It is easy to show that, in this case, any disc that contains the disc of radius
DT(p) centred at p is not totally included in the set P (e.g. the disc whose
border is shown as a dashed circle in Figure 5.1(B)). This is in contradiction
with Proposition 5.4(ii) and, therefore, (iii) holds. [::]
These properties will be revisited when developing algorithms for the so-
lution of the distance mapping problem and when detailing the relationship
between distance transformations and particular structures found in computa-
tional geometry (see Section 5.4). These properties will prove useful for the
development of models for image representations and will be fully exploited by
algorithms presented in later chapters.
Remark 5.6:
In binary digital image processing, P represents the image, or a part of it (e.g.
the foreground), and is composed of discrete points (i.e. the pixels). For such
a set the definition of the border is given in Definition 1.11. In this case, the
distance map can be represented by a grey-level image where the grey-level at a
pixel represents the value of the distance transformation of the image at this pixel
(see Section 5.~).
5.2 Discrete distance transformations
The case where the distance d(.,.) used in Definition 5.1 is a discrete
distance (as defined in Section 1.4) is studied in this section. Based on the con-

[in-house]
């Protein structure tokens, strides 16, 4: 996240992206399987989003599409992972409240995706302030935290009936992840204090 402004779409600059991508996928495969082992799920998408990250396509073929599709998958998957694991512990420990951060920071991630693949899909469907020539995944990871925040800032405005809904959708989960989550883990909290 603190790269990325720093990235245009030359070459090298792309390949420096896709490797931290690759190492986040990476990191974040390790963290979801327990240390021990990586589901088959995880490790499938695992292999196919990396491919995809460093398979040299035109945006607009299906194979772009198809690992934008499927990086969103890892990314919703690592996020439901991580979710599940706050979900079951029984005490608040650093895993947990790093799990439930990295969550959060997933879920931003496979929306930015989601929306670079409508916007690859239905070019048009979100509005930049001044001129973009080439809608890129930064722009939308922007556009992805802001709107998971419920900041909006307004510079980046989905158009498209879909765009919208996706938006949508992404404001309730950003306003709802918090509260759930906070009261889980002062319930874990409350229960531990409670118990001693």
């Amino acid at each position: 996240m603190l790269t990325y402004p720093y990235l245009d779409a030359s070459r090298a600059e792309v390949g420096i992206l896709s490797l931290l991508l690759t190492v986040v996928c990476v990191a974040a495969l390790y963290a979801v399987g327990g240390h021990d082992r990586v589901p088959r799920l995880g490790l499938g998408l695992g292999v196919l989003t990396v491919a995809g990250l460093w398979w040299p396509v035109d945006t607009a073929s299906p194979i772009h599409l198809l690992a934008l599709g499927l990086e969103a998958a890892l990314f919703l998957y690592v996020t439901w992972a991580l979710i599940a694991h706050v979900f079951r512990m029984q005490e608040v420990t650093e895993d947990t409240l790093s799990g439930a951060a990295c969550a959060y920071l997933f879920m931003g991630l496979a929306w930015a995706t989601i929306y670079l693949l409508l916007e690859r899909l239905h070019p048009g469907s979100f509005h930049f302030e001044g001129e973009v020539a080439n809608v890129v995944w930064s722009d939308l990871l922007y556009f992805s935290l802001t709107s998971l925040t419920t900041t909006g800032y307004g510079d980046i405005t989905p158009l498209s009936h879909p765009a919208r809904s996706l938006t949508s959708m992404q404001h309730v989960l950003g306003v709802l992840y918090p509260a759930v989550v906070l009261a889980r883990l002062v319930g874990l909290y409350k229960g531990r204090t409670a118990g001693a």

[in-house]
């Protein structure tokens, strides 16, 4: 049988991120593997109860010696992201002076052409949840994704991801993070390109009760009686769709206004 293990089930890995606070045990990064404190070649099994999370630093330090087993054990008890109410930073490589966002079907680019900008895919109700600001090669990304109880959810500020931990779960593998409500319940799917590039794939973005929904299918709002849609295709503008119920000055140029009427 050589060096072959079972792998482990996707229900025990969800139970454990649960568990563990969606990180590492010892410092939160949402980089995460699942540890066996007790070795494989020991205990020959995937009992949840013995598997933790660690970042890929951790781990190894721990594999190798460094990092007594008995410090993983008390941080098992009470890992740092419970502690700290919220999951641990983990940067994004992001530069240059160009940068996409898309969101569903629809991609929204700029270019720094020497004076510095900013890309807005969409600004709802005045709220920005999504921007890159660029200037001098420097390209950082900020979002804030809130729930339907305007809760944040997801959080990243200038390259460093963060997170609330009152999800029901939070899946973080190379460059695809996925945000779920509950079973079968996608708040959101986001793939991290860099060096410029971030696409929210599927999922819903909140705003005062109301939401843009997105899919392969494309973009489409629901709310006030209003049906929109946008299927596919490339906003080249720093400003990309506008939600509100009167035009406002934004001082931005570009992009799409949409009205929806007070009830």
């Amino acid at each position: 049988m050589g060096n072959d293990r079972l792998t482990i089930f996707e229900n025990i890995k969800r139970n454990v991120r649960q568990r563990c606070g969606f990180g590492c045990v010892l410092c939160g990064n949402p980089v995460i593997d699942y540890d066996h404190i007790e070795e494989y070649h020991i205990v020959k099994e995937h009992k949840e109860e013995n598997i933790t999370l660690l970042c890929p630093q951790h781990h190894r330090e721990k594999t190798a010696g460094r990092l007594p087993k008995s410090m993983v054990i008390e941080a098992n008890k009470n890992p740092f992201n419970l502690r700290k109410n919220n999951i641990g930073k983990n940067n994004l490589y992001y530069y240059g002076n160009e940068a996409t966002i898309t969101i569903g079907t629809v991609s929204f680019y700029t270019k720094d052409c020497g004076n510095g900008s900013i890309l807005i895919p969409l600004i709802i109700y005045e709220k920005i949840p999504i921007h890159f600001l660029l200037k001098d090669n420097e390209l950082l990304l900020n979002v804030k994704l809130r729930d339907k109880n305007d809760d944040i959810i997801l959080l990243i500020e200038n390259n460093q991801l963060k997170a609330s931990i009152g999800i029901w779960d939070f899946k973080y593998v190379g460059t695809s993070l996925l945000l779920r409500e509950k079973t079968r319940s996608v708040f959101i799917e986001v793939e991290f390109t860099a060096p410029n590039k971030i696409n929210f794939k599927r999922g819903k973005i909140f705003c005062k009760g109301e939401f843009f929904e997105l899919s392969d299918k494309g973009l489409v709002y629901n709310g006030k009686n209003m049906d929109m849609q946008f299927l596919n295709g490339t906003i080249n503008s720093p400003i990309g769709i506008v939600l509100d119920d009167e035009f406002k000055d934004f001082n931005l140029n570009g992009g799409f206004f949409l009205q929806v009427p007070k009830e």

clusions derived in Section 1.4.4, we will mostly concentrate on discrete distances
defined on square lattices. Extensions to hexagonal partitions (i.e. triangular
lattices) will also be developed in this section.
Discrete distances and their properties were studied in Sections 1.4 and
1.5. Clearly, using Definition 5.1, any discrete distance may be used for the
discrete distance mapping [111]. However, chamfer distances are typically sim-
ple to compute and have been shown to be more accurate than other discrete
distances, such as hexagonal and octagonal distances, in the approximation of
the Euclidean distance. The generation of discrete distance maps will therefore
mostly be detailed using chamfer distances. Such discrete distance transforma-
tions and distance maps are also referred to as chamfer distance transformations
and chamfer distance maps, respectively. Note that, in Remark 1.37, it was
pointed out that the d4 and d8 distances can be seen as particular cases of cham-
fer distances.
Two approaches for the computation of discrete distance maps are pre-
sented here. The first approach was introduced in [141,142] and relies on the
definition of a mask corresponding to the neighbourhood around each pixel and

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